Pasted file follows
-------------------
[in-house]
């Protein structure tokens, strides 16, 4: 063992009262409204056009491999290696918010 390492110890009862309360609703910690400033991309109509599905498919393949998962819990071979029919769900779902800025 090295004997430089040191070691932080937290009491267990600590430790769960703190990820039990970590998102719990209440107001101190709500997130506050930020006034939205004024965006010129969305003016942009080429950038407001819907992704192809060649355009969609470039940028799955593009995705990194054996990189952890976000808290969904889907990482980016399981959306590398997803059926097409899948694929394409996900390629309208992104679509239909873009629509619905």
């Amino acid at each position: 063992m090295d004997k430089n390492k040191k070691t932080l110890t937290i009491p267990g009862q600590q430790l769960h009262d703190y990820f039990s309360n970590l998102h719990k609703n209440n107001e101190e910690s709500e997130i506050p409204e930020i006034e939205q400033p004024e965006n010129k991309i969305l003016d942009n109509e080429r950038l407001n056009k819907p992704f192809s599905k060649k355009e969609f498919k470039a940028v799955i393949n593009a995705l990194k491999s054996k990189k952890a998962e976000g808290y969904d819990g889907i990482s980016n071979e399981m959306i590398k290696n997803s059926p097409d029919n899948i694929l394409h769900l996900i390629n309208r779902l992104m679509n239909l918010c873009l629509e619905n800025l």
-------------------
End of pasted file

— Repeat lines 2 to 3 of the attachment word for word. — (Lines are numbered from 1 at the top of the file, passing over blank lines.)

């Protein structure tokens, strides 16, 4: 063992009262409204056009491999290696918010 390492110890009862309360609703910690400033991309109509599905498919393949998962819990071979029919769900779902800025 090295004997430089040191070691932080937290009491267990600590430790769960703190990820039990970590998102719990209440107001101190709500997130506050930020006034939205004024965006010129969305003016942009080429950038407001819907992704192809060649355009969609470039940028799955593009995705990194054996990189952890976000808290969904889907990482980016399981959306590398997803059926097409899948694929394409996900390629309208992104679509239909873009629509619905």
């Amino acid at each position: 063992m090295d004997k430089n390492k040191k070691t932080l110890t937290i009491p267990g009862q600590q430790l769960h009262d703190y990820f039990s309360n970590l998102h719990k609703n209440n107001e101190e910690s709500e997130i506050p409204e930020i006034e939205q400033p004024e965006n010129k991309i969305l003016d942009n109509e080429r950038l407001n056009k819907p992704f192809s599905k060649k355009e969609f498919k470039a940028v799955i393949n593009a995705l990194k491999s054996k990189k952890a998962e976000g808290y969904d819990g889907i990482s980016n071979e399981m959306i590398k290696n997803s059926p097409d029919n899948i694929l394409h769900l996900i390629n309208r779902l992104m679509n239909l918010c873009l629509e619905n800025l």